Herculano also refers to the Jews in various ways: as a race, as a nation, and as those who follow the Law of Moses. It usually strikes foreigners how both the Spanish and the Portuguese often refer to the Jews as a race, and to the fact that a Portuguese national holiday used to be called Dia da Raça. Neither the Portuguese nor the Jews are a race, they are peoples with a rich mixture of those with whom they mingled over many centuries. So, what is in the choice of a word? A lot.

Herculano lived in anti-Semitic times and in spite of his liberalism and open-mindedness, he would occasionally use race. It is also interesting to mention here that we in the West today refer to our common heritage as the Judaic-Christian Heritage, and that the Semitic peoples are both Arabs and Jews, deriving from the Bible itself.

In Herculano’s approach to this historical period, it was, once again, a pleasant surprise to see him talk about the dotes ingénitos (spelled that way in his time) of the Jews (inherent virtues). He was not only original, he was daring.

While the comparison between those times and the Portugal of today is not exact, there are many situations that merit a closer look. Hunger and bankruptcy were prevalent in those days, further exacerbated by the existence of the plague occasionally, also as reported by Herculano.

Just like present-day Portugal, many foodstuffs had to be imported, for example, wheat from Sicily. Kings had to levy taxes, issue bonds and “request voluntary contributions” in order for government to survive and run, which almost always accumulated enormous debts.

Comparisons are odious and are not always fair, but in Portugal as well as in almost any other country, it is necessary to come to grips with the past to learn from it. In another long quote Herculano wrote:

Luxury was unbridled. The government (Corte) was filled with indolent people, the Casa Real gave the example of lack of order and economy. In noble homes there was an overabundance of servants (criados) that surpassed the master’s capacity to maintain, and causing a lack of a labor force for general work and agriculture. Trips by the kings were a veritable calamity for the average man in the street. Immense committees of parasites of all kinds devoured the possessions of owners and workers. Maintenance, mounted processions, carriages, all this was not paid for, or paid for with the issue of debt certificates, frivolous outings that often destroyed plantations, farms, and the countryside.

In other words, certain measures were then as they are now threatening to bring the country down as Herculano continues writing:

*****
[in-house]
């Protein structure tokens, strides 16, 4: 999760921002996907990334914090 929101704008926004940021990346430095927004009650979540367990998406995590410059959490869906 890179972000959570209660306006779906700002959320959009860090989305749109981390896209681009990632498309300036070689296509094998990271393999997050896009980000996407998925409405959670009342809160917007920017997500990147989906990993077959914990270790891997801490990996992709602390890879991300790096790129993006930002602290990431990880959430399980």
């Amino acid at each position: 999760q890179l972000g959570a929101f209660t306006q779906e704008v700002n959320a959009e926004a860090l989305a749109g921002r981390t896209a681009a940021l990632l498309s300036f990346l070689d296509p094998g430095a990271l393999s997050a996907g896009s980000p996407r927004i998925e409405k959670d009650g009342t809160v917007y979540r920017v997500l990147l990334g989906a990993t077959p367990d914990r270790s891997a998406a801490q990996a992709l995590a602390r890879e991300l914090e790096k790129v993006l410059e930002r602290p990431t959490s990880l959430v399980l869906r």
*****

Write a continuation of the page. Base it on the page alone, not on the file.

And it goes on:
First edition published after Herculano's death.

Already in 1543, foreign debt was about equal to the public debt. The interest rate was exorbitant and exceeded the ability to balance the budget. The Portuguese Factor in Flanders earned 25% a year which caused the debt to double every four years, forcing the King [often] to tax the regions. These matters even before 1542 caused even wise and experienced people to despair. Never in the matters of Man had public finances been in such profound disorganization.

One of the ironies that resulted from this whole situation, and which I can only summarize briefly here, is that many Jews who were able to escape the clutches of the authorities and emigrate, paying a price for this in loss of their possessions and money, plus payments to the government, settled in diverse countries where they were welcomed in places such as Flanders, Italy, France, Syria, Turkey, and many other countries. As Herculano reported, “Today those who leave Portugal are welcomed in many Christian countries in good will, and are protected with specific privileges.”

Those who left continued to be international commercial agents dominating the economic trade at home and in the colonies, for example Goa, where they were instrumental in the spice trade.

Uncle Tom´s Cabin was written after the passage in the United States of the Fugitive Slave Act of 1850 in an attempt to help runaway slaves. The novel was for emancipation, and to demonstrate the incompatibility of something as base as the slavery by man of man, in the light of Christian values. What Harriet Beecher Stowe said about her reason for writing Uncle Tom´s Cabin, must have touched Herculano. She wrote, “I would write something that would make this whole nation feel what accursed thing slavery is.”

As we reach the end of the book, Tom’s last master whips him to death for refusing to deny his faith, and to not reveal the hiding place of two runaway women.

Alexandre Herculano in his history of the Inquisition held the same high beliefs, values and hopes, the spirit of which we feel on every page we turn and read, and which should not be forgotten.

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John Howard Wolf, an American expatriate in Portugal since 1977, is a contributor to the Portuguese American Journal.

Articles by John Howard Wolf:

  • Becoming an American-Luso
  • José Saramago’s Cain, neither literature nor diatribe – Book Review
  • Biting the bullet
  • As you make your bed, so shall you lie in it
  • Portugal Infinito